“Evidently, it is not easy to arrive at a formula that will ensure the socio-environmental sustainability of the Volta Grande do Xingu. However, the uncertainties and the risks involved in implementing the hydrographic ‘consensus’ require that it be replaced immediately,” warns the publication launched today. Recognition of studies like the ones conducted by the Juruna is of paramount importance to building effective measures to mitigate the impacts of the Belo Monte Hydroelectric Plant.
The fruit is falling on dry land
The monitoring of fishing resources and food security on the Paquiçamba Indigenous Land is the result of a collaborative study which began in 2013, involving ISA, researchers from the Federal University of Pará (UFPA), the Federal University of São Carlos (UFSCar) and Juruna families of the village of Mïratu. The objective was to build a reliable database that would enable the mapping of changes in the lives of the indigenous people after the completion of the Belo Monte Hydroelectric Plant based on fishing dynamics.
In 2016, there was a huge fish die-off during the reproduction period, due to the interruption of the migratory flow and unavailability of areas for feeding and spawning. Turtles were unable to lay eggs during the reproductive season, lost weight and died.
The example of the pacu, the fish species most consumed by the Juruna, illustrates one of the many ecological processes that is at risk and that could impact the maintenance of aquatic biodiversity. This species feeds on the fruit that falls into the water during the winter, when the river floods. With the reduction in water volume and change in the dynamics of flooding and drying, the fruit falls on dry land, making it impossible for the fish to feed and for the species to reproduce.
The lack of synchronization between the minimum flow needed to flood the reproduction areas at the right time and the feeding of species important for human consumption of the populations of the Volta Grande may impact the food security of the indigenous peoples and riverside dwellers. “These fish that we no longer eat are being replaced by products from the city, such as bologna and frozen chicken. We know very well that these products are not good for our health, primarily for the health of children,” warns Bel Juruna, an indigenous health worker for the village of Mïratu.
With the publication of the results of this monitoring program, the indigenous people and their partners hope to improve and expand the scope of decision-making on the future of everything and everyone that is involved in the region. “The Xingu River and Volta Grande do Xingu are fundamentally important to the existence of the Juruna (Yudjá) people and this monitoring is a way of defending these people and their traditional lands,” reads a passage of the publication.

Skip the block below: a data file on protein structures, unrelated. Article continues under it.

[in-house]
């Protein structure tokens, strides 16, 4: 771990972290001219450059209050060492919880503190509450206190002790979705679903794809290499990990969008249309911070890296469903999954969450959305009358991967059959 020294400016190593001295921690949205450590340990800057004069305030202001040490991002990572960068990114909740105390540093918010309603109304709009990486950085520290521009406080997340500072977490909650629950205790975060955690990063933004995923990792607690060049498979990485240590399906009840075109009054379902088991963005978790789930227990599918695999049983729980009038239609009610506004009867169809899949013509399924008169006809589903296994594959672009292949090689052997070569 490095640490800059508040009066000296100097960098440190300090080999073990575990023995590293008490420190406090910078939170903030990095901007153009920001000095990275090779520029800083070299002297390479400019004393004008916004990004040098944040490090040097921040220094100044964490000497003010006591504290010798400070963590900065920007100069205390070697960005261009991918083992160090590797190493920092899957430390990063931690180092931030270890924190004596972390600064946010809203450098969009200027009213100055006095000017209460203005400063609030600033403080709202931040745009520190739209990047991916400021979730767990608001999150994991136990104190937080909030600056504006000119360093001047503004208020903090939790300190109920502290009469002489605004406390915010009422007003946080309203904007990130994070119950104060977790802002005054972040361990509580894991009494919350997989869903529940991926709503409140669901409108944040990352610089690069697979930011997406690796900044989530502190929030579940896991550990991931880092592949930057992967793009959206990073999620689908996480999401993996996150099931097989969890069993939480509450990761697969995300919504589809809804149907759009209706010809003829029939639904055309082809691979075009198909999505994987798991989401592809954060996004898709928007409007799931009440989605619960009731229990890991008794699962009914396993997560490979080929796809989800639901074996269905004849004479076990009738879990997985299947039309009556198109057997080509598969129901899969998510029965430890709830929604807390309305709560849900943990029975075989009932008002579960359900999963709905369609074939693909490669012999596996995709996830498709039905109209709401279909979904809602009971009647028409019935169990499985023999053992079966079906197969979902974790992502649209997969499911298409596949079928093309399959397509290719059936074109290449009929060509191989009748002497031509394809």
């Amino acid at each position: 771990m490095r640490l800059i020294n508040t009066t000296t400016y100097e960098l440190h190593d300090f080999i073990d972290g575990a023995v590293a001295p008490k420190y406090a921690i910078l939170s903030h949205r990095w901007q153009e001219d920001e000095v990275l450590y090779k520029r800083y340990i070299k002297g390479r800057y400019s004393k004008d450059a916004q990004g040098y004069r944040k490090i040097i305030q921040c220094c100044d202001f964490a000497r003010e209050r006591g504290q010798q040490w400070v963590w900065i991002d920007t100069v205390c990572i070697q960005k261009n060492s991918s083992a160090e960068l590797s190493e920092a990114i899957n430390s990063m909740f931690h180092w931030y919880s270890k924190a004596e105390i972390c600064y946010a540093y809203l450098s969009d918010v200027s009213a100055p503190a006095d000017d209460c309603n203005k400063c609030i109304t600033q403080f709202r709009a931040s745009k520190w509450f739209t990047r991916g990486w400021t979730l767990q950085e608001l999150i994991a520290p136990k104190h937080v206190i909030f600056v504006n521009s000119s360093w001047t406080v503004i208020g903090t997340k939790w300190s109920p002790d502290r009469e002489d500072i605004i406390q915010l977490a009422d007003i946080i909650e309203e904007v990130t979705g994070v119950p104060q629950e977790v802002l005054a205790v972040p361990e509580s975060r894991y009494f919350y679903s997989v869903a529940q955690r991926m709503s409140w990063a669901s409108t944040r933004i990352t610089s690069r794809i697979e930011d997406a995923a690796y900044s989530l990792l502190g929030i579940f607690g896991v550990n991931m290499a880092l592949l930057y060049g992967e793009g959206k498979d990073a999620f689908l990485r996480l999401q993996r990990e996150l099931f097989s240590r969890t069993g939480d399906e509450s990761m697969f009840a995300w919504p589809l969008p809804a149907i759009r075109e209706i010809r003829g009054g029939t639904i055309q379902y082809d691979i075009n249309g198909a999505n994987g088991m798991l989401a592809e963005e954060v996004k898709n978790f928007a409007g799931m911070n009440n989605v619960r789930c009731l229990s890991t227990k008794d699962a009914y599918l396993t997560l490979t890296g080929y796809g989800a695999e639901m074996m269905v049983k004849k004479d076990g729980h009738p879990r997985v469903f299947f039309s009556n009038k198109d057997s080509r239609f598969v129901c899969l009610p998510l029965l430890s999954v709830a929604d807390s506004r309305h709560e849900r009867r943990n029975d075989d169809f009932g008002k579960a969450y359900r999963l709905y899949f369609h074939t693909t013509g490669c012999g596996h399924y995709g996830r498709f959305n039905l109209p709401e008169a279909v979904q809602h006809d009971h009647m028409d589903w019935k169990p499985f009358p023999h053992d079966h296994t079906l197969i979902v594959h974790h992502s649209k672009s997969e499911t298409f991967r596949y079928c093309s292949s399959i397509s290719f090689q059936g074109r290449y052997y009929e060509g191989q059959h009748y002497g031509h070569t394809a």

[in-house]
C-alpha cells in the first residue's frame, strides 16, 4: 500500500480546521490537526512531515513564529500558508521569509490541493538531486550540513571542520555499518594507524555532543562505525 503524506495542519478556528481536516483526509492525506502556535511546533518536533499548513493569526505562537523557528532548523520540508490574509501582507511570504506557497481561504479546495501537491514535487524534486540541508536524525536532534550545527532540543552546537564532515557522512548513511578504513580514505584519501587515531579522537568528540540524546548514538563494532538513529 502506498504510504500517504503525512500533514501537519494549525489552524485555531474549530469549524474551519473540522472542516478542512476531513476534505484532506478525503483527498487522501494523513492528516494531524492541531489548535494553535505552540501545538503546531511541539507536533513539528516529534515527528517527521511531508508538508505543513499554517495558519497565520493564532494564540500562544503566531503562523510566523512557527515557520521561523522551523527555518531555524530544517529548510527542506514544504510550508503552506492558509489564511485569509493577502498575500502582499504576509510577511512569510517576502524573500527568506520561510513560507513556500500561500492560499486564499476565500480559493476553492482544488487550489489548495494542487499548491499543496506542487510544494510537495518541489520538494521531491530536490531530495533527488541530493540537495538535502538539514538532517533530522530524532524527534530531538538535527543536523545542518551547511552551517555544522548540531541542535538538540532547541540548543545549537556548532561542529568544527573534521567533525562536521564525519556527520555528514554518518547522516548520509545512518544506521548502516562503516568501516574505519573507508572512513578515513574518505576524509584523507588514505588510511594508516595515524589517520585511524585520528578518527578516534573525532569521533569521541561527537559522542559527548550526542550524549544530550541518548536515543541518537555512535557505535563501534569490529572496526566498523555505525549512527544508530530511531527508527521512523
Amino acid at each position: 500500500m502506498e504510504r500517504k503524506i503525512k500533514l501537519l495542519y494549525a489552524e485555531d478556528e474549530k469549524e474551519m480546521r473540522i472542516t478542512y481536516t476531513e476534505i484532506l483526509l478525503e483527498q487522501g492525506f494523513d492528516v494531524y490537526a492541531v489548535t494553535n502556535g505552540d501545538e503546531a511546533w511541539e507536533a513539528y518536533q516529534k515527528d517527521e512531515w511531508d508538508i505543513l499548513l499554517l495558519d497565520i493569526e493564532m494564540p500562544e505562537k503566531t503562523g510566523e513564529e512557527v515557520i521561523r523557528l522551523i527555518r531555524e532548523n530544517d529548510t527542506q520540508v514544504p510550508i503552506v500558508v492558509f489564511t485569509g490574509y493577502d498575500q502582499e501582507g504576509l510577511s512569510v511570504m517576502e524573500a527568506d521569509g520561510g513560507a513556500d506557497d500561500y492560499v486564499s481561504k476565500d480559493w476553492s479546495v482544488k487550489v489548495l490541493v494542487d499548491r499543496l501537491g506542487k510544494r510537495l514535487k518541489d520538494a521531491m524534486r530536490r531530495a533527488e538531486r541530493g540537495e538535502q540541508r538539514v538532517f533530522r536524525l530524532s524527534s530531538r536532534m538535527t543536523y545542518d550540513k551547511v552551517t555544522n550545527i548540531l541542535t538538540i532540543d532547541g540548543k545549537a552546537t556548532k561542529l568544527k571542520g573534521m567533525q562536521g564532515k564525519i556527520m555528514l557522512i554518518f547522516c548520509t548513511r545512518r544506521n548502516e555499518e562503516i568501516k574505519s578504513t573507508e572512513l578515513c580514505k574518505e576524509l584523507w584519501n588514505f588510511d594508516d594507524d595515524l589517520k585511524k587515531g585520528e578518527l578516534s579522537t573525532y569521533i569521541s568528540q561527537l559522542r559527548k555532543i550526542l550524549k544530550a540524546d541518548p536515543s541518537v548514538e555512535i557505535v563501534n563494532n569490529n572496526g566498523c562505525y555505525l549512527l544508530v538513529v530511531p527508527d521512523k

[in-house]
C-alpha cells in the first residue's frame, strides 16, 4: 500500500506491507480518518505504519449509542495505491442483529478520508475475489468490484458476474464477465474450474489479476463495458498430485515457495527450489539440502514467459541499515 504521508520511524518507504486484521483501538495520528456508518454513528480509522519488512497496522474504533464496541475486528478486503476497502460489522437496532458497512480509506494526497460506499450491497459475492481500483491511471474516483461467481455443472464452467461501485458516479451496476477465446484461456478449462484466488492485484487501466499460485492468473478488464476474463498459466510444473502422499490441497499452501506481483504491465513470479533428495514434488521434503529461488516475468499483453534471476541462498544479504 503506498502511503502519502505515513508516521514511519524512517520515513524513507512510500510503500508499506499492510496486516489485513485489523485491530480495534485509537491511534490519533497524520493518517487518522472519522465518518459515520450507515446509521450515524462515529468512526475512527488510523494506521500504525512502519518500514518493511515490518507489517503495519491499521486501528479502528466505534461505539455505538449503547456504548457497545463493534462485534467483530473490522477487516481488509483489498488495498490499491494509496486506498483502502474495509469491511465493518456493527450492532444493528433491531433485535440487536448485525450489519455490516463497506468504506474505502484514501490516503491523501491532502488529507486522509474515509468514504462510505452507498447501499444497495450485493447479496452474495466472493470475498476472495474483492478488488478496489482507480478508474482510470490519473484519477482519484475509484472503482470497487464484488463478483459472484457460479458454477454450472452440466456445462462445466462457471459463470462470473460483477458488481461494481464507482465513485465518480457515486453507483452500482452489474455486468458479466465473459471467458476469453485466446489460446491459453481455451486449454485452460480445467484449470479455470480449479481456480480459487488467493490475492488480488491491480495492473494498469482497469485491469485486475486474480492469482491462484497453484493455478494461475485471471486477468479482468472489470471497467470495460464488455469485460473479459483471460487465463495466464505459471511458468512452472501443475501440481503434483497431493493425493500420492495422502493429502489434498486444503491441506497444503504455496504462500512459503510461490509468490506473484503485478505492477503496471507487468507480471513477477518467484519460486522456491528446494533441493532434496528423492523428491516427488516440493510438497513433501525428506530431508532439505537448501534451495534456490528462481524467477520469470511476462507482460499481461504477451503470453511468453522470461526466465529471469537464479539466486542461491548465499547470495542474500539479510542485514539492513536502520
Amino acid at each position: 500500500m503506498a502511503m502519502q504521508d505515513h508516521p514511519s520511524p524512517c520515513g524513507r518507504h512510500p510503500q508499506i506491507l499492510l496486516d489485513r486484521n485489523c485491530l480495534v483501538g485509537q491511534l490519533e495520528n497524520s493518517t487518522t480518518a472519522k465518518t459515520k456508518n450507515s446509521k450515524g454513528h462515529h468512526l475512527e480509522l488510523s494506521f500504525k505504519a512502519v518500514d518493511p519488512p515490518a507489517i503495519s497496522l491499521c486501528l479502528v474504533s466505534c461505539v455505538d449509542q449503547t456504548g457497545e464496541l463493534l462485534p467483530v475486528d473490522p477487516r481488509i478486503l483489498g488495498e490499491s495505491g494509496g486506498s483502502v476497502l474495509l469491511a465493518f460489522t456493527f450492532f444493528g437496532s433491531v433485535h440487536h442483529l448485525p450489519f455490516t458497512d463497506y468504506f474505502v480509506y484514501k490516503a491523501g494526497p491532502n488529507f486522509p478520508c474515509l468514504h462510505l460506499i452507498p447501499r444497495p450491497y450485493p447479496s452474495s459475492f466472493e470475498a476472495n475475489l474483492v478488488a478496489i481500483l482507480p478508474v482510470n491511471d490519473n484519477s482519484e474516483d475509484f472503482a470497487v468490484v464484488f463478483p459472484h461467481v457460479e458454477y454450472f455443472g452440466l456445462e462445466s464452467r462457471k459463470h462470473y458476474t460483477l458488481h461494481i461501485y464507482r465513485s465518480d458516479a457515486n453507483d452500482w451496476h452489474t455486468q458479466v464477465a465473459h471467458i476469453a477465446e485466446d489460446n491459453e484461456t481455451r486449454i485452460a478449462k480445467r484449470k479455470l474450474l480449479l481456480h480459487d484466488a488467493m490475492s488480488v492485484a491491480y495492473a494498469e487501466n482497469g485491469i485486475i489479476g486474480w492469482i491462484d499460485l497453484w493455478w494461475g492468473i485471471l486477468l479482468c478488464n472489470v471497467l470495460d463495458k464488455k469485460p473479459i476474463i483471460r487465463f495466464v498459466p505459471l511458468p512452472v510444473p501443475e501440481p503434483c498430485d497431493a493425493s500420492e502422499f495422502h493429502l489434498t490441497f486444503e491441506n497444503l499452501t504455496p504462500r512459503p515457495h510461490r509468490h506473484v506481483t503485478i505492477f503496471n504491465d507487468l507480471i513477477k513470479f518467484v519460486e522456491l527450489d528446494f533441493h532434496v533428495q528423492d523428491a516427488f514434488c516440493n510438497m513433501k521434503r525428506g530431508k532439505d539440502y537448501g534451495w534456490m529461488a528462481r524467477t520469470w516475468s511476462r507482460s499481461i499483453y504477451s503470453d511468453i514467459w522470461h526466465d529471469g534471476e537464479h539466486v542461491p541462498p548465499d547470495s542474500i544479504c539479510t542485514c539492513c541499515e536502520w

Canoes instead of feet
It is not by chance that the breath of the Senã’ã gave rise to Volta Grande, the falls and the Juruna, or Yudjá, all at once. Created together with the river, the indigenous people have a profound relationship with the Xingu and its dynamics.
The Juruna people established themselves in the region using canoes to travel between the islands, where they built their villages. With the arrival of non-indigenous people to the region of Altamira, they came under attack, leading to the compulsory displacement of part of their people, who today live on the Xingu Indigenous Land (MT). “The common thread in this fight involves massacres resulting from land conflict, encroachment by farmers and, more recently, the fight against the serious effects of the Belo Monte Hydroelectric Plant,” according to the publication.
“Resistance is, therefore, the most appropriate way to define the permanence of the Juruna (Yudjá) people in the region of Volta Grande do Xingu. Given the different threats, to be able to continue on their traditional land, these peoples have developed powerful mythical and historical survival strategies,” the text continues.
The Juruna have already proven the impacts of the Belo Monte Hydroelectric Plant and, with the publication of the book, point to the imminent risks of implementing the Hydrographic Consensus. At a time when the Canadian mining firm Belo Sun Mining is pressuring to build facilities in the region, a discussion on the conditions needed to maintain life in Volta Grande is necessary and urgent. (Learn more)
The impacts of the Belo Monte Hydroelectric Plant go beyond changes in the flow of water, and the life cycle of fish and plants. In altering the flooding and drying cycles of the river, the hydroelectric plant also alters the way of life of the Juruna. Bel Juruna points out that her people will now have to adapt to “living on dry land.” A sentiment echoed by the book: “forcing a canoeing people to live on dry land would mean a radical change in daily, cosmological, cultural and social practices.”